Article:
Randy Scruggs (1953-2018)
Randy’s death caught us all by surprise. He was a member of country music royalty. After all, he was the legendary, banjo giant Earl Scruggs’ kid. Songwriter, player and producer; he did it all. “Crown of Jewels” was a big all-star project for him back in 1998. But for me, he was part of one of the greatest truly ground breaking records of all time, John Hartford’s “Aeroplane”. Randy was just 64.
Nokie Edwards (1935-2018)
Edwin Hawkins (1943-2018)
Oakland, California’s pride and joy put the music of the church on Top 40 radio in the summer of ’69. Leading an awesome gospel choir Edwin had the whole country (me included) singing “Oh Happy Day” at the top of our lungs for 2:45 seconds. And for that, I’ll forever be grateful.
Gary Burden (1933-2018)
Gary with Neil Young. Photo by Henry Diltz
If you’re a certain age, there’s a good chance you’ve probably rolled a joint on designer Gary Burden’s work. So many of the top west coast LP designs of the 1970s were created by him along with photographer Henry Diltz. Neil Young, Jackson Browne, Joni Mitchell and The Doors had their iconic LP covers created for all time by Gary Burden. He was 84.
Russ Soloman (1925 – 2018)
John Barlow (1947-2018)
I have always been fascinated by the energy and collaborative creativity of song writing duos. There are Lennon-McCartney, Bacharach-David and Difford and Tilbrook, to name three. While I was following around the Dead back in the 1970s John Perry Barlow and Bob Weir had their pulse on the new Americana sound with some of the very best of the era. All the good stuff on “Ace”. Cassidy, Black-Throated Wind, Mexicali Blues, Walk in the Sunshine, and later Eyes of the World… So the story goes, Robert Hunter had had it with writing tunes with Bobby and backstage at the Capitol Theater in Passaic, NJ one night Hunter said to Barlow, “you take Weir.” With that frustrated blessing a team was born! The two crafted some of the Grateful Dead and Weir’s best tunes and some fine love songs as well; Looks Like Rain and Bombs Away. Farewell rancher and renaissance man John Barlow.
Hugh Masekela (1939 – 2018)
An amazing musical ambassador has left us. Trumpeter Hugh Masekela died earlier this week at age 78, back home in Johannesburg, South Africa. I was lucky enough to meet this very charming legend during an on-air interview along with my co-host Pat Prescott when we were on the radio at CD 101.9 FM in New York City. What a thrill. As he smiled, laughed and told stories we had the opportunity to thank the man for fighting decades of apartheid with his golden horn.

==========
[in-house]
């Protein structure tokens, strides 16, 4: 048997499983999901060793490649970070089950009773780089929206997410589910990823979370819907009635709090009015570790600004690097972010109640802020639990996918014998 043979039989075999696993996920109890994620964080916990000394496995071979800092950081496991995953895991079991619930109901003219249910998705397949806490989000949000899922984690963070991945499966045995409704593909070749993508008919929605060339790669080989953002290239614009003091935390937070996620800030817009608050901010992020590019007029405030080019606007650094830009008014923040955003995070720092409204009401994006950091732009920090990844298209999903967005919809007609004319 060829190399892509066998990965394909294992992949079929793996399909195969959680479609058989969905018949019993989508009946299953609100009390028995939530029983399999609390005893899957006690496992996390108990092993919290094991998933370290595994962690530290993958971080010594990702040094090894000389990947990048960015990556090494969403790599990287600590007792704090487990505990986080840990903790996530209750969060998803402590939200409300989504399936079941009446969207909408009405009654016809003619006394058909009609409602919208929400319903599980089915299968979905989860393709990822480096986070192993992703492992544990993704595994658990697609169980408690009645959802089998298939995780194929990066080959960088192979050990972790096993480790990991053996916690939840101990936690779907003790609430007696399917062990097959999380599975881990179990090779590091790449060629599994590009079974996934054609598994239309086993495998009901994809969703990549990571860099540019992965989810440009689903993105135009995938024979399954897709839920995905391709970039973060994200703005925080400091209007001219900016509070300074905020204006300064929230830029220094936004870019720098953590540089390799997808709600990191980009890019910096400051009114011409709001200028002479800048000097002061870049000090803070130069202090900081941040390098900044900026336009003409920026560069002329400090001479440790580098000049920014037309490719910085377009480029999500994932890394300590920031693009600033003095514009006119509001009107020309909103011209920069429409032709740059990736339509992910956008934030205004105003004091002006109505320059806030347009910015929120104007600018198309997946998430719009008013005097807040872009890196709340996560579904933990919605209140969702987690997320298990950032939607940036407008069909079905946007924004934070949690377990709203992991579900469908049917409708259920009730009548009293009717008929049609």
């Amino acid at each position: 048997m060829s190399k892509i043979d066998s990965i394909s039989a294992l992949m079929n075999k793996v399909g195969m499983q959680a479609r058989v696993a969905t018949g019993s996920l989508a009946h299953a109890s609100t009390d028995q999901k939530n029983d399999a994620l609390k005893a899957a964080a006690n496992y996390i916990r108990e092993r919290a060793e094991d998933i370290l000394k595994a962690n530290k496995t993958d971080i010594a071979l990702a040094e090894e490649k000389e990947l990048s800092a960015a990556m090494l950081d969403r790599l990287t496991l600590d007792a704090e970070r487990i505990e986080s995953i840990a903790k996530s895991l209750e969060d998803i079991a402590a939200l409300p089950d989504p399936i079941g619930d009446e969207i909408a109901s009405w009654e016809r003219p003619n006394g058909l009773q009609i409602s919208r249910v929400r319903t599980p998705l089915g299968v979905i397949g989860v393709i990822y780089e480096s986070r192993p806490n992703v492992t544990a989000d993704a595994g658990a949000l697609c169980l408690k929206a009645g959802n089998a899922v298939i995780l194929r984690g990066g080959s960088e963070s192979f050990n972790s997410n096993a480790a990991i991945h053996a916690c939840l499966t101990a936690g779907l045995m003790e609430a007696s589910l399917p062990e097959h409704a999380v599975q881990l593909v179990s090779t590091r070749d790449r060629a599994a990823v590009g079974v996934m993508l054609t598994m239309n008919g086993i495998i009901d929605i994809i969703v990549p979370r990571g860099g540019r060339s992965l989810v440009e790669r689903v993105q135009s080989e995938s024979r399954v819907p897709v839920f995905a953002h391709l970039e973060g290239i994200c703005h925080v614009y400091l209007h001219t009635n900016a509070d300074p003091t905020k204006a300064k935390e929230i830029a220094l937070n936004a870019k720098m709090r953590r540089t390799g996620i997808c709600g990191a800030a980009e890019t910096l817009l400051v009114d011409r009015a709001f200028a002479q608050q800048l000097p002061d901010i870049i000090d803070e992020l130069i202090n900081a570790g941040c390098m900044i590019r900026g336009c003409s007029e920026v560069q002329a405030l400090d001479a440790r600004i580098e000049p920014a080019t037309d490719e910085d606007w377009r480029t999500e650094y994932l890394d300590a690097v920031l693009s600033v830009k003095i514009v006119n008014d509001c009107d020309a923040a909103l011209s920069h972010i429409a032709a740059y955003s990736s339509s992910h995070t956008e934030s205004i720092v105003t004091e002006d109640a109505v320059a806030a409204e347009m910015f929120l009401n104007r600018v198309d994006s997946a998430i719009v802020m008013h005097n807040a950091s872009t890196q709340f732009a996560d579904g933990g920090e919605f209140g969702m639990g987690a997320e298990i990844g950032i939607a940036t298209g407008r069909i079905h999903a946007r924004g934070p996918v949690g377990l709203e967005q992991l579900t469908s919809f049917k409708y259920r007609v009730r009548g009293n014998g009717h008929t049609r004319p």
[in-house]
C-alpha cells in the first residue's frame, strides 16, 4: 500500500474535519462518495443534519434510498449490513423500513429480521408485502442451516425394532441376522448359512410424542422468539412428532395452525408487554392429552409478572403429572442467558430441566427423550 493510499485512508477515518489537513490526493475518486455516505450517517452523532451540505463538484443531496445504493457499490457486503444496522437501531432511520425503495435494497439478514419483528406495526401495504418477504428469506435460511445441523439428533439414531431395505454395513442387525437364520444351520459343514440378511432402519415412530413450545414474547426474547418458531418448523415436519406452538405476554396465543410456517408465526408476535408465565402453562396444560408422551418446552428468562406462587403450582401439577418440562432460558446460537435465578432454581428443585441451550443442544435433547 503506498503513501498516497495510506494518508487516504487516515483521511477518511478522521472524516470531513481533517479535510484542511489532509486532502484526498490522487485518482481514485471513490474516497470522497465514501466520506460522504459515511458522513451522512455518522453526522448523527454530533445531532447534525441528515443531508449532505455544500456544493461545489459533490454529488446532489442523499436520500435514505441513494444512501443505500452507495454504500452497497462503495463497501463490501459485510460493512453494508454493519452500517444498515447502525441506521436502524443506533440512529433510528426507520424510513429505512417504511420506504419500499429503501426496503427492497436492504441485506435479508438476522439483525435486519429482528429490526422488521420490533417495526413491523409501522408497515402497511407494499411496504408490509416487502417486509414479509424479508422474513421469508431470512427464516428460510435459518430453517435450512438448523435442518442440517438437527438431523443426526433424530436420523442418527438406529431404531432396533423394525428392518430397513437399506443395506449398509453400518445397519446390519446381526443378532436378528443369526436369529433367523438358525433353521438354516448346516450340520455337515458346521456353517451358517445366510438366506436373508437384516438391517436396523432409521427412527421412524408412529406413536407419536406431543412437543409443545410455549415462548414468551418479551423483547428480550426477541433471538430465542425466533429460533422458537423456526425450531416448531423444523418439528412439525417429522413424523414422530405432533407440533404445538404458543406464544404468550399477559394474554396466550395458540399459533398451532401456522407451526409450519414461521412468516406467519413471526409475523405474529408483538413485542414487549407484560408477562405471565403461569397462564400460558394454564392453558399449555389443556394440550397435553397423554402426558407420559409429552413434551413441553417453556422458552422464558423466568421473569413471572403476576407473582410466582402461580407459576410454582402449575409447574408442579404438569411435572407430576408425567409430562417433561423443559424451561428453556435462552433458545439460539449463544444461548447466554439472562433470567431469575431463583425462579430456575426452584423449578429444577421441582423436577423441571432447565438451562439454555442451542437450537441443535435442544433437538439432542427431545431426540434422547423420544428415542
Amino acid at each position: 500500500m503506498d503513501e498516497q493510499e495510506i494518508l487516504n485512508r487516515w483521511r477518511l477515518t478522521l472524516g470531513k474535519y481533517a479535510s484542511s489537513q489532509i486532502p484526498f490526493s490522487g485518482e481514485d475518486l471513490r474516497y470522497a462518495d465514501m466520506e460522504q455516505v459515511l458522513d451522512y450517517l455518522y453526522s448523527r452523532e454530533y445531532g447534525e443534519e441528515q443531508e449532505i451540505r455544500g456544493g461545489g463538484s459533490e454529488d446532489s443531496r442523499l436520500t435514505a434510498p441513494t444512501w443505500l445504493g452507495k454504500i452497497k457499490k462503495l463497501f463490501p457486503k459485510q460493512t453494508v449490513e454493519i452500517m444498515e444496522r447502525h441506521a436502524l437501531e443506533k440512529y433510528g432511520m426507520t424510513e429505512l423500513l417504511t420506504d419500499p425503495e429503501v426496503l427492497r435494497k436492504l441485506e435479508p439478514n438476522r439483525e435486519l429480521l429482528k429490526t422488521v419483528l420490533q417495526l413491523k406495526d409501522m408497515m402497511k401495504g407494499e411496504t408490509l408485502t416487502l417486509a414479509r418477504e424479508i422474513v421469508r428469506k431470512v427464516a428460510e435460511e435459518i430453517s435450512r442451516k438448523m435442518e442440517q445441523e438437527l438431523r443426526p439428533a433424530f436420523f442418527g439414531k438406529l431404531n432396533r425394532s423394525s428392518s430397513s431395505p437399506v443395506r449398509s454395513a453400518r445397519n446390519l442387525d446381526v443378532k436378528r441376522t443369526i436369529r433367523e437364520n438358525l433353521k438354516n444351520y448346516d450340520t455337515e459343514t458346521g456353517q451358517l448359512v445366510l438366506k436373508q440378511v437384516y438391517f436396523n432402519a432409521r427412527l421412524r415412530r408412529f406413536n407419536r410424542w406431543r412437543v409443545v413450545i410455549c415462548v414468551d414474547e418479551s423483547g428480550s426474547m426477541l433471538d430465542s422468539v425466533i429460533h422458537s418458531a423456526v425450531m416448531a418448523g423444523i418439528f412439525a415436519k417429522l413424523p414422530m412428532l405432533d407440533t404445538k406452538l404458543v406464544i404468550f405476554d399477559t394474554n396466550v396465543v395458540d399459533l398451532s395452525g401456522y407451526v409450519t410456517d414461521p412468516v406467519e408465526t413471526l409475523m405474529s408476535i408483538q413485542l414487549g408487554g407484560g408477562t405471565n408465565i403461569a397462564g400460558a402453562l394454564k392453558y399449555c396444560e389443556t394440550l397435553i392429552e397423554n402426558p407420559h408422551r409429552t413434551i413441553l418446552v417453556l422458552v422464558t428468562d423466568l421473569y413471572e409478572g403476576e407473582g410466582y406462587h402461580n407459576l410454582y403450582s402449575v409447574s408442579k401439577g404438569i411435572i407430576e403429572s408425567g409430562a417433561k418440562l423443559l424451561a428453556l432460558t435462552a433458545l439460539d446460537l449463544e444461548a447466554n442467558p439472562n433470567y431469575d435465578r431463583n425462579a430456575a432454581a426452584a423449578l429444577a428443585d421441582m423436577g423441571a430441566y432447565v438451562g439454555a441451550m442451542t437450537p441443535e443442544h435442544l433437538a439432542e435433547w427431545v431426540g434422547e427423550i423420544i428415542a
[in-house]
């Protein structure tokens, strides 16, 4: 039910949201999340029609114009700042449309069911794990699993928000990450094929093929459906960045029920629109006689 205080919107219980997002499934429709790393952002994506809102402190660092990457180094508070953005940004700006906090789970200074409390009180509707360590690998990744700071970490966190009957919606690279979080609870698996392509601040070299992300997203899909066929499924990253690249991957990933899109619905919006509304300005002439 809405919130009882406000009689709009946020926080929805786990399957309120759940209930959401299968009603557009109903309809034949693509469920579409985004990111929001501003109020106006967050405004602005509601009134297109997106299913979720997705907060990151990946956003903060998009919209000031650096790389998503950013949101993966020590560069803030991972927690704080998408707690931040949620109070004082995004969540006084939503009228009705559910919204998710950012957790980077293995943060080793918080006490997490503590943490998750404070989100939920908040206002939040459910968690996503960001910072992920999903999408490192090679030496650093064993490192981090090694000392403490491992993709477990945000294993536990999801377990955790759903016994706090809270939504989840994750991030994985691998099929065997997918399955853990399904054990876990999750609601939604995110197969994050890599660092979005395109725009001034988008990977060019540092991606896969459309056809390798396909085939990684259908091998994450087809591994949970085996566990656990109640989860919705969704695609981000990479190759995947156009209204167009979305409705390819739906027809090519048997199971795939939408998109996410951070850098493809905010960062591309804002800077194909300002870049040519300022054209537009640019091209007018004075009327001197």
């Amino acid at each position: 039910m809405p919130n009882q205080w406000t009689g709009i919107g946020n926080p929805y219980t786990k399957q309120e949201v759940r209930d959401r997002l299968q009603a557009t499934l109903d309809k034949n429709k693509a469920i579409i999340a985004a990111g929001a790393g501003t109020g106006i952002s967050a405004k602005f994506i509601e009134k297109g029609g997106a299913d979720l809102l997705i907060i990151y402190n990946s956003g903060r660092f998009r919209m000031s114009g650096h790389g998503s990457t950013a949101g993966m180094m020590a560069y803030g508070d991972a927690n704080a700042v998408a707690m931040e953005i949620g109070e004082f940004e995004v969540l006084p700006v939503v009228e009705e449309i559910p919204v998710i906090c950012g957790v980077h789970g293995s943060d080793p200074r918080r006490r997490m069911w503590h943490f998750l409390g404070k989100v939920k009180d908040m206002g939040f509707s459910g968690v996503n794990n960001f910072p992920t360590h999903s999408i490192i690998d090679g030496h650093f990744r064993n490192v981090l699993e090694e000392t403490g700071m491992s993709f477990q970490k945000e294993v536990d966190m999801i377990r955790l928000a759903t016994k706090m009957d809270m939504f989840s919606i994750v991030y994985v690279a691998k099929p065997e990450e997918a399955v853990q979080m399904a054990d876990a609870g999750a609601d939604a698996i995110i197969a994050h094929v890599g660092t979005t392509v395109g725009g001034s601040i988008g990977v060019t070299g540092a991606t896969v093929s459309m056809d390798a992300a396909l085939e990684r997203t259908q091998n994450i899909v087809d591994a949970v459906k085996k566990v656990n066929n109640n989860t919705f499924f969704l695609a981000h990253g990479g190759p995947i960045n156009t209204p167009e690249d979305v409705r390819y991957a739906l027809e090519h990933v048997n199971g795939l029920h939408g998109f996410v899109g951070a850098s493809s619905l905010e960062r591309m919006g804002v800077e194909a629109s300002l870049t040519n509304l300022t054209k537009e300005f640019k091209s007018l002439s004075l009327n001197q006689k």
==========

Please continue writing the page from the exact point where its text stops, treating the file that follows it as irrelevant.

Ray Thomas (1941-2018)
The new year has brought word that Ray Thomas of the Moodies is gone. I had just caught their PBS special and realized how impressive Ray and the Moody Blues’ run has been. They started as a beat group in the Beatle days. Later, I wore out “In Search of the Lost Chord” discovering hIs unique voice and flute sound. There are very few tunes in rock with that unique combo. Ian Anderson of Jethro Tull, Mel Collins with King Crimson, Andy Kulberg from the Blues Project and some early Peter Gabriel flute work with Genesis. “Doctor Livingston” and “Dear Diary” were two of his signature tunes. RayThomas was 76.
Tom Petty (1950-2017)
Just like with the surprise death of Prince a year or so ago, maybe the sad truth about opioids will FINALLY shake up some officials and get some much needed action. Yes, I could go on and on about first playing Tom on WHCN radio back in 1976 and seeing so many of his shows… even met him after a gig at the Palladium in NYC. None of that stuff matters now. Over 60,000 Americans died last year due to opioids. Just maybe Tom’s family and friends can push the discussion further into the spotlight. That’s my prayer.
Pat DiNizio (1955 – 2017)